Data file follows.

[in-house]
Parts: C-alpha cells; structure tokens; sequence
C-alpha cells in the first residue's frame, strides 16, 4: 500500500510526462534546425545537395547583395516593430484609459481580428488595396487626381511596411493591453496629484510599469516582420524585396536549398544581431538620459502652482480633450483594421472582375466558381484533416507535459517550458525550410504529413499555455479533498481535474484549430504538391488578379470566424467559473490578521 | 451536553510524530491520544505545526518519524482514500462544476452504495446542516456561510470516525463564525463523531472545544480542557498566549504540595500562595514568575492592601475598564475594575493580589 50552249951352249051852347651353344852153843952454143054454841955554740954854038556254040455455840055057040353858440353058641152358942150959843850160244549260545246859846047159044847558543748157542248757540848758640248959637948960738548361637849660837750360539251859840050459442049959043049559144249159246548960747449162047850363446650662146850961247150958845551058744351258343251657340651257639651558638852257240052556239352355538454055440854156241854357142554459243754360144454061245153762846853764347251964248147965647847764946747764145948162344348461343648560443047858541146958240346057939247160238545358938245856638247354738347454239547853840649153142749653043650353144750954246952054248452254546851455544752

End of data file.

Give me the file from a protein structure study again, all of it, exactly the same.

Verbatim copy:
[in-house]
Parts: C-alpha cells; structure tokens; sequence
C-alpha cells in the first residue's frame, strides 16, 4: 500500500510526462534546425545537395547583395516593430484609459481580428488595396487626381511596411493591453496629484510599469516582420524585396536549398544581431538620459502652482480633450483594421472582375466558381484533416507535459517550458525550410504529413499555455479533498481535474484549430504538391488578379470566424467559473490578521 | 451536553510524530491520544505545526518519524482514500462544476452504495446542516456561510470516525463564525463523531472545544480542557498566549504540595500562595514568575492592601475598564475594575493580589 50552249951352249051852347651353344852153843952454143054454841955554740954854038556254040455455840055057040353858440353058641152358942150959843850160244549260545246859846047159044847558543748157542248757540848758640248959637948960738548361637849660837750360539251859840050459442049959043049559144249159246548960747449162047850363446650662146850961247150958845551058744351258343251657340651257639651558638852257240052556239352355538454055440854156241854357142554459243754360144454061245153762846853764347251964248147965647847764946747764145948162344348461343648560443047858541146958240346057939247160238545358938245856638247354738347454239547853840649153142749653043650353144750954246952054248452254546851455544752